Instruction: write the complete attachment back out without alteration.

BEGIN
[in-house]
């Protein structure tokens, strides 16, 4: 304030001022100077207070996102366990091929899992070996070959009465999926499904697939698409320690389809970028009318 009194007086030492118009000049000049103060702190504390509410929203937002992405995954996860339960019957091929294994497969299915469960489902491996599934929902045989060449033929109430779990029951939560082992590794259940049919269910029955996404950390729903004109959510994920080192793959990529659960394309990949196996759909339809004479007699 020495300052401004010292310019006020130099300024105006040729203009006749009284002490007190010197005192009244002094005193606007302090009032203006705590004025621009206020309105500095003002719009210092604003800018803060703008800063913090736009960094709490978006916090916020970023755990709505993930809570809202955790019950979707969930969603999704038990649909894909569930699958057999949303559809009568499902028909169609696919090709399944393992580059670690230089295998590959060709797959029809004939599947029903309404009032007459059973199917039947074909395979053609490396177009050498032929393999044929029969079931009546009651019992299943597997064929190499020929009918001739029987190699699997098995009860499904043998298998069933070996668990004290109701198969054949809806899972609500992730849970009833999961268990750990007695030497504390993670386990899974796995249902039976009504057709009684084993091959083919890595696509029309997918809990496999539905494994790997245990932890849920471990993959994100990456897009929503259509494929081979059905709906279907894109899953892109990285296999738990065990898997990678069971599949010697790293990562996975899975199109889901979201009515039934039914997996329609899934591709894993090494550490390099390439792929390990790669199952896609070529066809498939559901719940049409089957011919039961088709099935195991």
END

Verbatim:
[in-house]
């Protein structure tokens, strides 16, 4: 304030001022100077207070996102366990091929899992070996070959009465999926499904697939698409320690389809970028009318 009194007086030492118009000049000049103060702190504390509410929203937002992405995954996860339960019957091929294994497969299915469960489902491996599934929902045989060449033929109430779990029951939560082992590794259940049919269910029955996404950390729903004109959510994920080192793959990529659960394309990949196996759909339809004479007699 020495300052401004010292310019006020130099300024105006040729203009006749009284002490007190010197005192009244002094005193606007302090009032203006705590004025621009206020309105500095003002719009210092604003800018803060703008800063913090736009960094709490978006916090916020970023755990709505993930809570809202955790019950979707969930969603999704038990649909894909569930699958057999949303559809009568499902028909169609696919090709399944393992580059670690230089295998590959060709797959029809004939599947029903309404009032007459059973199917039947074909395979053609490396177009050498032929393999044929029969079931009546009651019992299943597997064929190499020929009918001739029987190699699997098995009860499904043998298998069933070996668990004290109701198969054949809806899972609500992730849970009833999961268990750990007695030497504390993670386990899974796995249902039976009504057709009684084993091959083919890595696509029309997918809990496999539905494994790997245990932890849920471990993959994100990456897009929503259509494929081979059905709906279907894109899953892109990285296999738990065990898997990678069971599949010697790293990562996975899975199109889901979201009515039934039914997996329609899934591709894993090494550490390099390439792929390990790669199952896609070529066809498939559901719940049409089957011919039961088709099935195991």